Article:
Cade Jackson's story

‘I grew up idolising priests. There was something powerful about them, something that as a small child I couldn’t understand. In my middle primary school years, I actually wanted to be a priest.’

Cade grew up in a staunchly Catholic family in regional New South Wales and became an altar boy in the 1980s.

‘I found this experience both nerve-racking and exhilarating. I was always worried about doing something wrong. However, I liked being part of the “show” that was mass. I felt important, included.’

During this time, Father Graham came to their church to serve as a relief parish priest. Graham was ‘a very personable man’ and ‘very popular with the parishioners’. ‘He took a special interest in me … and became a trusted friend of our family.’

Cade’s parents let him spend time with Graham in the presbytery after mass and ‘it was during these visits that the abuse began. At first it began with tickling … the tickling eventually led to further touching … He would slip his hands down my pants to fondle my penis and testicles.’

The priest ‘would ask me not to tell my parents about our physical interactions. I felt guilty and powerless so I remained silent’.

When Cade was about nine years old Graham invited him to spend a weekend at a holiday house, and his parents gave permission for this.

‘In a time when there’s no media or scandals kicking around, I guess you automatically assume that these people are trustworthy because of the way your parents engage with them, and you know, they give you no reason not to.’

It was a cold, wet weekend and Graham ‘would keep pulling me close from behind to hug me and keep me warm’. ‘On several occasions, he [placed] his hands down my pants to fondle my penis and testicles. I remember I could feel something pressing against my back. In hindsight, I realise he was rubbing his erection against my back.’

At one stage Graham ‘went off to say mass’. ‘Looking back, I can’t help but be amazed by the hypocrisy of sexually abusing a pre-pubescent boy, and then using those very hands to perform the most holy of ceremonies.’

That night the priest suggested that as it was so cold, it would be good for them to share a bed. After failing to force Cade to masturbate him, he lay next to him masturbating himself. The next morning Cade was ‘overcome with an incredible sense of guilt and shame’. He sat outside crying, and threw his breakfast into the garden. ‘I couldn’t eat.’

Graham ‘knew by my reaction the following day that a line had been crossed because, you know, after that, I stopped going to mass, I didn’t want to be an altar boy anymore, and then he got transferred away anyway’.

The priest later came back to visit Cade’s family, and his parents couldn’t understand why Cade didn’t want to see him. His father asked him if something had happened on their weekend away, but Cade said no.

During his high school years, Cade wrote letters to a female school friend, and she is the first person he told about the sexual abuse. He couldn’t tell his parents because of their strong religious beliefs.

When Cade was 19 he told his parents that he was gay, and they found it very difficult to accept. After an argument with his mother, he moved to Sydney with some student friends.

‘No matter how hard I tried, I couldn’t remove the guilt and shame from my soul. I wanted to distance myself as far as I could from the Catholic Church, its teachings, its people.’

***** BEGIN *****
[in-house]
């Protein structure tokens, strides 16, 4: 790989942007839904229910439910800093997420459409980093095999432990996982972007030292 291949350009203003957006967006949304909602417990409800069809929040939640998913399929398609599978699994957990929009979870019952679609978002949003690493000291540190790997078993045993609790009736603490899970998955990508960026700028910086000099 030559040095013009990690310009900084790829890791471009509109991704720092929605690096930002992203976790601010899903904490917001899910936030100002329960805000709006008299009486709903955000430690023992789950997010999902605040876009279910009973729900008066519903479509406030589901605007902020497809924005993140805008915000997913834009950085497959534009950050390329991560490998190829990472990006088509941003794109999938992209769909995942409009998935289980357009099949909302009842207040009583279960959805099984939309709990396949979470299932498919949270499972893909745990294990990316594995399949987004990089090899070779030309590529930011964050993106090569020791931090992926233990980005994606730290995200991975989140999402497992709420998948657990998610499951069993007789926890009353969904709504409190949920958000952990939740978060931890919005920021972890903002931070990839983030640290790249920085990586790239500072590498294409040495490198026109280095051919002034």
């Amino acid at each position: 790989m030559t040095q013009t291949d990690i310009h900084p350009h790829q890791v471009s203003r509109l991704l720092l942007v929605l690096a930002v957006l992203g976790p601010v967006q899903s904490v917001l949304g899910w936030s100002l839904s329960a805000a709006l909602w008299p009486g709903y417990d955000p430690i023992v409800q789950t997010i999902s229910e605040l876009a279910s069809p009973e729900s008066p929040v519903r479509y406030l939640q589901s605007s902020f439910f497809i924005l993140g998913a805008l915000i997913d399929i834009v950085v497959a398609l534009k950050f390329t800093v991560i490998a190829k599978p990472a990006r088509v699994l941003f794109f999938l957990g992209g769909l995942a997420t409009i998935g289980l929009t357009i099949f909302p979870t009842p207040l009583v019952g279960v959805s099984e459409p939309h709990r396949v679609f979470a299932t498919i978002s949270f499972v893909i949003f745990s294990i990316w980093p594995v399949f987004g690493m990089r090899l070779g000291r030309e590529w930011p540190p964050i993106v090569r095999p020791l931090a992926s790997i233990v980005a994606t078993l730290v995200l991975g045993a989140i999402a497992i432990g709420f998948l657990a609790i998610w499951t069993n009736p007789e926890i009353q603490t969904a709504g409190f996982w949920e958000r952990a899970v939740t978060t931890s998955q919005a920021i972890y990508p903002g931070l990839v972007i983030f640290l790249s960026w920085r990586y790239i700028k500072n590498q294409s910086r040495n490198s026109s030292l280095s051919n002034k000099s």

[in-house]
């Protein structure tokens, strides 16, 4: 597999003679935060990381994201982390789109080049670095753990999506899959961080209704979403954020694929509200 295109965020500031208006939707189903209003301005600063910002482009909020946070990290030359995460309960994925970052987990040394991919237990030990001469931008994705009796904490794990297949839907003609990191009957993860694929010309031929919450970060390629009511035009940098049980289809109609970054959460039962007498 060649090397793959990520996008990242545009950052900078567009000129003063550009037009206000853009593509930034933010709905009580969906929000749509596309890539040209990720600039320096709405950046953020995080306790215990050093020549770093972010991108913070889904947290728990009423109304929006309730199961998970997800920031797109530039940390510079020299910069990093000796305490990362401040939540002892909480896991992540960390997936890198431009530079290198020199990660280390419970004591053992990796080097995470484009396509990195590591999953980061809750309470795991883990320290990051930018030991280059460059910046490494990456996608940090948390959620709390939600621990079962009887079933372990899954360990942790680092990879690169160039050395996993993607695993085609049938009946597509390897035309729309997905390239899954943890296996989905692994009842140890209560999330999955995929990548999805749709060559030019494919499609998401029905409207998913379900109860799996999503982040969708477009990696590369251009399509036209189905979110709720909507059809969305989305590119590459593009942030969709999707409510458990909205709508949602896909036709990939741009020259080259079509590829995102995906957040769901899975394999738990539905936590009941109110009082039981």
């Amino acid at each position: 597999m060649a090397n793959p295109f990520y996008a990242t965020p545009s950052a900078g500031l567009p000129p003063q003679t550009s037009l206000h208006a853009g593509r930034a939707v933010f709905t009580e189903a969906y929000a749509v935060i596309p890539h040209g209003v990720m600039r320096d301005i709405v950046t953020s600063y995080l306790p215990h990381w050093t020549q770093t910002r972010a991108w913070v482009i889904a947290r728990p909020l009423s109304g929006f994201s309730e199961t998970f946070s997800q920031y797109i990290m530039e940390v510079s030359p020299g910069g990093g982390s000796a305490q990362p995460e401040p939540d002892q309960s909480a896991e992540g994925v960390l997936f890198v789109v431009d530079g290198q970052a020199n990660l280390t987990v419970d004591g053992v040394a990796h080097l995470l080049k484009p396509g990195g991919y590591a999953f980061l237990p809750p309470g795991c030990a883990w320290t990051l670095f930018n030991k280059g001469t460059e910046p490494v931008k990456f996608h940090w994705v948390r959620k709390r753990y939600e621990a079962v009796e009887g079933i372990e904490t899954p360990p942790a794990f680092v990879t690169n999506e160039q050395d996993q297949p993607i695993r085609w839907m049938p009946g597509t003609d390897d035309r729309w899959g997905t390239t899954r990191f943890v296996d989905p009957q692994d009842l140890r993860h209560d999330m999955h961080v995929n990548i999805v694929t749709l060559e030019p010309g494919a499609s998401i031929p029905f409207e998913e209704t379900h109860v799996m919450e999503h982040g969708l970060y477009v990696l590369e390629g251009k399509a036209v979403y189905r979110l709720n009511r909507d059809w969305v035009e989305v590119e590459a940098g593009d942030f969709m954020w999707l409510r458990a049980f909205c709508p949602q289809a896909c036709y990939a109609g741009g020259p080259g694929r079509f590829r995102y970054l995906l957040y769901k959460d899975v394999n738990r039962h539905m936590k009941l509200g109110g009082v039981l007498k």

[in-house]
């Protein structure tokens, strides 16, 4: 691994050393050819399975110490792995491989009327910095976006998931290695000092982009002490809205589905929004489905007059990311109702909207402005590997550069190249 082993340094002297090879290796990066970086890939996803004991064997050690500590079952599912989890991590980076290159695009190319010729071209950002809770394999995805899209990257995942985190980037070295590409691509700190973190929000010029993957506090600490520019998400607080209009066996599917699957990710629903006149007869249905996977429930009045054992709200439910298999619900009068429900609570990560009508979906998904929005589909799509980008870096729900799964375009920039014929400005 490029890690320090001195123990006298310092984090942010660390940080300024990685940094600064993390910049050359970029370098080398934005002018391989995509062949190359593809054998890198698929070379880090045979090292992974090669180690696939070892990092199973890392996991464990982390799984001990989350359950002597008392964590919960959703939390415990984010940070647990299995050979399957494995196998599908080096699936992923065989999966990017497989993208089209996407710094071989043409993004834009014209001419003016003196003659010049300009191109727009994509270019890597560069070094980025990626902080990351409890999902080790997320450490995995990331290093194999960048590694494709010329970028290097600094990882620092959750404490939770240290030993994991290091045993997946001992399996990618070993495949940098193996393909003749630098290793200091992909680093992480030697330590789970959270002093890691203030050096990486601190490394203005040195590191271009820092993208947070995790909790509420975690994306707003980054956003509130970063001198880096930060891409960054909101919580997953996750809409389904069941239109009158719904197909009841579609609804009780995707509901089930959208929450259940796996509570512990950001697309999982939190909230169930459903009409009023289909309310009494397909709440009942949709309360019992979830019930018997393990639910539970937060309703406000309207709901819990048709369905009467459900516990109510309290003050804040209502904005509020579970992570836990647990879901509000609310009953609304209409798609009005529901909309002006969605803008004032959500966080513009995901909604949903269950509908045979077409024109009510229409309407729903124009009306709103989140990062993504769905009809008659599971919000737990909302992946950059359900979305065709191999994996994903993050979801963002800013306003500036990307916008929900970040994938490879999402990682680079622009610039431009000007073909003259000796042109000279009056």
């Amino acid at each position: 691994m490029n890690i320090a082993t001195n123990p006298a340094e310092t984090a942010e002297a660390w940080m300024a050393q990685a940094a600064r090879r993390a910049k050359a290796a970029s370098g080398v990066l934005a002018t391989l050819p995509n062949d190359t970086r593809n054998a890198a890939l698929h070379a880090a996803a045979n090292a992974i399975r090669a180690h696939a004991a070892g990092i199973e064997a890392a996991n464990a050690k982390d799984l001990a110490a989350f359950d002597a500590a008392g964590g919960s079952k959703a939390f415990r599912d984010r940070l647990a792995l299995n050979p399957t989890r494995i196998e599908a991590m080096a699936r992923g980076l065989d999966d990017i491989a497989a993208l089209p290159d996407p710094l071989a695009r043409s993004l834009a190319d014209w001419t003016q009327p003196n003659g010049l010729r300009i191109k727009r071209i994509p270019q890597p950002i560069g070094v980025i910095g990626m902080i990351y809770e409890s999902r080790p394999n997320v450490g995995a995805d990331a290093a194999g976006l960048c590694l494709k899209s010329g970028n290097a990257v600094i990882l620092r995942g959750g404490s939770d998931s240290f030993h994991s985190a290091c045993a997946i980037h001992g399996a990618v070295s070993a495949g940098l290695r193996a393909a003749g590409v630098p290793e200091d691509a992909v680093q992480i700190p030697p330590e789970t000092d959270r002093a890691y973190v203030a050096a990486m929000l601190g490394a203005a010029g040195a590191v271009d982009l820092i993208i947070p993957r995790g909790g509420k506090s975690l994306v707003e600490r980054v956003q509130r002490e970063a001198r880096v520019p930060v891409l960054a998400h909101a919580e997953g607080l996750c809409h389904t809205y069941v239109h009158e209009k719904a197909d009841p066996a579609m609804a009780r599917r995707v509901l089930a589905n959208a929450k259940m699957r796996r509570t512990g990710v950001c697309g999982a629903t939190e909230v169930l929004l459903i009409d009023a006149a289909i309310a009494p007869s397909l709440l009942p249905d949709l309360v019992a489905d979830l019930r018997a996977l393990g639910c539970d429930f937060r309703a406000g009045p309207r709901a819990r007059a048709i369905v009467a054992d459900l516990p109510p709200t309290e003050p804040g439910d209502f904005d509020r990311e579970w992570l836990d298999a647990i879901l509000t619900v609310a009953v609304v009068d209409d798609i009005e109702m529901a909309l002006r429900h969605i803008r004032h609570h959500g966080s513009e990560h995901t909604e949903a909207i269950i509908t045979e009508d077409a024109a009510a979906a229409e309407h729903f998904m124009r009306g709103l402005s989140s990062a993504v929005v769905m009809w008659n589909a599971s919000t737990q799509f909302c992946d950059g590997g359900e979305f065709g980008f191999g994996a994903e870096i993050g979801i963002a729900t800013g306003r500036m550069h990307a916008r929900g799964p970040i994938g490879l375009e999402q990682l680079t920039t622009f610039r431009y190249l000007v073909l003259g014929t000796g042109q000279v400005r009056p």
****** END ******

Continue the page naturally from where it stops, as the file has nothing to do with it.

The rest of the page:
Cade ‘became involved with drugs … I am very fortunate to have escaped that period of my life, with my life’. His housemate ‘wasn’t so lucky.’

Although Cade has never told his parents about the sexual abuse he experienced as a child, his father believes that something must have happened and constantly blames himself for having ‘failed as a father’. Cade tells him that he was ‘the best dad in the world’.

Cade has in the past questioned whether Graham targeted him because he was gay, or if the abuse somehow made him gay.

‘As a teenage boy growing up in a Catholic family, it is a lot harder to come to terms with your sexuality when you have been abused by someone in your life who held such a position of power.’

Cade told the Commissioner, ‘Over the years I found it extremely difficult to form lasting relationships. I used to refer to myself as “un-dateable” because of how damaged I was … It wasn’t until I met my current partner … that I realised that someone could love me for the broken mess that I was’.

In the early 2010s Cade began experiencing severe anxiety and depression. He saw a counsellor but it wasn’t working, and he had a breakdown.

‘During these dark times … I would cry at the drop of a hat and I just wanted to remove myself from the world. I contemplated suicide … As the light gradually came back into my life, I realised that I couldn’t let this injustice in my past continue to linger.’

Cade is still seeing a counsellor. He is taking prescribed medication, but would like to stop soon.

Cade came to the Royal Commission because ‘I wanted him to know that what he did was not right’. ‘Failing that … now I think the most important thing is being part of a process like this and making sure that my voice is heard and that I contribute to your research and your reporting on this … I just wanted to be as involved as I can be’.

‘The Catholic Church has done itself no favours in putting the walls up to people who have suffered abuse … I think it’s so offensive to see people like George Pell on TV with his lapses of memory …

‘If they want to promote a compassionate, forgiving religion, then they need to be compassionate and apologetic and open about either what they’ve been hiding, what’s happened to people that have, you know, been affected, and all the [family and friends] that have also been affected.’

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